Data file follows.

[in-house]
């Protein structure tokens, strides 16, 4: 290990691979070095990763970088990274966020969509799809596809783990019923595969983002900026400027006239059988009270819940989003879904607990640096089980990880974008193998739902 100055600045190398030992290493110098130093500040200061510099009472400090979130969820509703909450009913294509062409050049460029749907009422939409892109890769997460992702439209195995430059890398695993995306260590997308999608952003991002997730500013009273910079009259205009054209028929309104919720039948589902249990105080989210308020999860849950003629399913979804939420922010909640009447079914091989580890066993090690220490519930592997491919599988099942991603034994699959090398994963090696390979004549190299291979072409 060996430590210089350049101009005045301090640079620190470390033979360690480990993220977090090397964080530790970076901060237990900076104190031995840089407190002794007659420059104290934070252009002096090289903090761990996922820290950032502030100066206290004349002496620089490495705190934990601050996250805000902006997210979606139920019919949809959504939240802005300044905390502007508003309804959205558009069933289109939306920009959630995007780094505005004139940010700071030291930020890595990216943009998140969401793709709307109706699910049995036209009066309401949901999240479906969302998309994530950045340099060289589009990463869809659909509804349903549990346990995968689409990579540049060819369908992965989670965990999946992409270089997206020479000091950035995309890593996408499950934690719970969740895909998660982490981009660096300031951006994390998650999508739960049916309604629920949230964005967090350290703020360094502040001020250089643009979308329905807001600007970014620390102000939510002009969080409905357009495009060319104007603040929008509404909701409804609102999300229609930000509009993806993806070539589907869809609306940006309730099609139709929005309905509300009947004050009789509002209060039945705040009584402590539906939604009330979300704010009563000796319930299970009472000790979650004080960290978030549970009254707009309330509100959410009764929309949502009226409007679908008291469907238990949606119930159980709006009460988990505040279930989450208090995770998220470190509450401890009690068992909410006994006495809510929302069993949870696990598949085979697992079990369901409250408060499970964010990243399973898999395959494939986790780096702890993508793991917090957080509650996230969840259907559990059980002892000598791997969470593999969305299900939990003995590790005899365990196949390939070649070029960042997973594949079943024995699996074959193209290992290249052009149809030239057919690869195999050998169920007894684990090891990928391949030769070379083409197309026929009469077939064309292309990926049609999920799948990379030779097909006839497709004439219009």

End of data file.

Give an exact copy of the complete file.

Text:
[in-house]
């Protein structure tokens, strides 16, 4: 290990691979070095990763970088990274966020969509799809596809783990019923595969983002900026400027006239059988009270819940989003879904607990640096089980990880974008193998739902 100055600045190398030992290493110098130093500040200061510099009472400090979130969820509703909450009913294509062409050049460029749907009422939409892109890769997460992702439209195995430059890398695993995306260590997308999608952003991002997730500013009273910079009259205009054209028929309104919720039948589902249990105080989210308020999860849950003629399913979804939420922010909640009447079914091989580890066993090690220490519930592997491919599988099942991603034994699959090398994963090696390979004549190299291979072409 060996430590210089350049101009005045301090640079620190470390033979360690480990993220977090090397964080530790970076901060237990900076104190031995840089407190002794007659420059104290934070252009002096090289903090761990996922820290950032502030100066206290004349002496620089490495705190934990601050996250805000902006997210979606139920019919949809959504939240802005300044905390502007508003309804959205558009069933289109939306920009959630995007780094505005004139940010700071030291930020890595990216943009998140969401793709709307109706699910049995036209009066309401949901999240479906969302998309994530950045340099060289589009990463869809659909509804349903549990346990995968689409990579540049060819369908992965989670965990999946992409270089997206020479000091950035995309890593996408499950934690719970969740895909998660982490981009660096300031951006994390998650999508739960049916309604629920949230964005967090350290703020360094502040001020250089643009979308329905807001600007970014620390102000939510002009969080409905357009495009060319104007603040929008509404909701409804609102999300229609930000509009993806993806070539589907869809609306940006309730099609139709929005309905509300009947004050009789509002209060039945705040009584402590539906939604009330979300704010009563000796319930299970009472000790979650004080960290978030549970009254707009309330509100959410009764929309949502009226409007679908008291469907238990949606119930159980709006009460988990505040279930989450208090995770998220470190509450401890009690068992909410006994006495809510929302069993949870696990598949085979697992079990369901409250408060499970964010990243399973898999395959494939986790780096702890993508793991917090957080509650996230969840259907559990059980002892000598791997969470593999969305299900939990003995590790005899365990196949390939070649070029960042997973594949079943024995699996074959193209290992290249052009149809030239057919690869195999050998169920007894684990090891990928391949030769070379083409197309026929009469077939064309292309990926049609999920799948990379030779097909006839497709004439219009």